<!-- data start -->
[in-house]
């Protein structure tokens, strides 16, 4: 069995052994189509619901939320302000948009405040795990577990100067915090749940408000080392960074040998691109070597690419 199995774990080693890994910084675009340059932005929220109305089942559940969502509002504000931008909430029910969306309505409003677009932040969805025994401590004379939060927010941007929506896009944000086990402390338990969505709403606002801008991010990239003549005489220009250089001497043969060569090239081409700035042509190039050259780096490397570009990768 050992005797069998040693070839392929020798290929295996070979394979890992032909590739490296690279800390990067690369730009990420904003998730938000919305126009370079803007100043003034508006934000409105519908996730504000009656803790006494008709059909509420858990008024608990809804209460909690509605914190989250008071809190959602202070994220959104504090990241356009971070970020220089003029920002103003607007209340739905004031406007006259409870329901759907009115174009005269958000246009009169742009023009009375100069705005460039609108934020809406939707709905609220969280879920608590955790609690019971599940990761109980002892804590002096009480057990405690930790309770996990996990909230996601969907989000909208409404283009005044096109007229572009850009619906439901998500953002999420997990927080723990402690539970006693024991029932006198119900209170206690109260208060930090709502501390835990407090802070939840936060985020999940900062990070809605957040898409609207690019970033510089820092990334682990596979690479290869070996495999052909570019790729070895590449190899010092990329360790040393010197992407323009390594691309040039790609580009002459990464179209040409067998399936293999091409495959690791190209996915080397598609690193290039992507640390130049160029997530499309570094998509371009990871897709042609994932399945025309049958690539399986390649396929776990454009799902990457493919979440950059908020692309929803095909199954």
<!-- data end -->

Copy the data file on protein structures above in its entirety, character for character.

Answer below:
[in-house]
């Protein structure tokens, strides 16, 4: 069995052994189509619901939320302000948009405040795990577990100067915090749940408000080392960074040998691109070597690419 199995774990080693890994910084675009340059932005929220109305089942559940969502509002504000931008909430029910969306309505409003677009932040969805025994401590004379939060927010941007929506896009944000086990402390338990969505709403606002801008991010990239003549005489220009250089001497043969060569090239081409700035042509190039050259780096490397570009990768 050992005797069998040693070839392929020798290929295996070979394979890992032909590739490296690279800390990067690369730009990420904003998730938000919305126009370079803007100043003034508006934000409105519908996730504000009656803790006494008709059909509420858990008024608990809804209460909690509605914190989250008071809190959602202070994220959104504090990241356009971070970020220089003029920002103003607007209340739905004031406007006259409870329901759907009115174009005269958000246009009169742009023009009375100069705005460039609108934020809406939707709905609220969280879920608590955790609690019971599940990761109980002892804590002096009480057990405690930790309770996990996990909230996601969907989000909208409404283009005044096109007229572009850009619906439901998500953002999420997990927080723990402690539970006693024991029932006198119900209170206690109260208060930090709502501390835990407090802070939840936060985020999940900062990070809605957040898409609207690019970033510089820092990334682990596979690479290869070996495999052909570019790729070895590449190899010092990329360790040393010197992407323009390594691309040039790609580009002459990464179209040409067998399936293999091409495959690791190209996915080397598609690193290039992507640390130049160029997530499309570094998509371009990871897709042609994932399945025309049958690539399986390649396929776990454009799902990457493919979440950059908020692309929803095909199954």